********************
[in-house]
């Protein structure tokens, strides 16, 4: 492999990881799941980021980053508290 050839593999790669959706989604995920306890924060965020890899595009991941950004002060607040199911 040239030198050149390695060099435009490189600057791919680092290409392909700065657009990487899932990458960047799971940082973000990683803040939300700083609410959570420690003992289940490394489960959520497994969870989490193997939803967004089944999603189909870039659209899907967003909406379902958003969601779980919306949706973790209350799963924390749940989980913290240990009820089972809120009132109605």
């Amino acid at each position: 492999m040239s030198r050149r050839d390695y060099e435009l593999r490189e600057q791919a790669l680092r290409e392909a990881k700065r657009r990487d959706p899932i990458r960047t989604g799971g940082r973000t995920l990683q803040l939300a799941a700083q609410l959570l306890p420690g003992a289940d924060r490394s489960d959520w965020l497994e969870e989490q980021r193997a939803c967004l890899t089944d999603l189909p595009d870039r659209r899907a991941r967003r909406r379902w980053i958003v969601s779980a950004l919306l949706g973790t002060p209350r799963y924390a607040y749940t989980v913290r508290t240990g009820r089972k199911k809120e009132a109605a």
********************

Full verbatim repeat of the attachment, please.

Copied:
[in-house]
């Protein structure tokens, strides 16, 4: 492999990881799941980021980053508290 050839593999790669959706989604995920306890924060965020890899595009991941950004002060607040199911 040239030198050149390695060099435009490189600057791919680092290409392909700065657009990487899932990458960047799971940082973000990683803040939300700083609410959570420690003992289940490394489960959520497994969870989490193997939803967004089944999603189909870039659209899907967003909406379902958003969601779980919306949706973790209350799963924390749940989980913290240990009820089972809120009132109605």
């Amino acid at each position: 492999m040239s030198r050149r050839d390695y060099e435009l593999r490189e600057q791919a790669l680092r290409e392909a990881k700065r657009r990487d959706p899932i990458r960047t989604g799971g940082r973000t995920l990683q803040l939300a799941a700083q609410l959570l306890p420690g003992a289940d924060r490394s489960d959520w965020l497994e969870e989490q980021r193997a939803c967004l890899t089944d999603l189909p595009d870039r659209r899907a991941r967003r909406r379902w980053i958003v969601s779980a950004l919306l949706g973790t002060p209350r799963y924390a607040y749940t989980v913290r508290t240990g009820r089972k199911k809120e009132a109605a």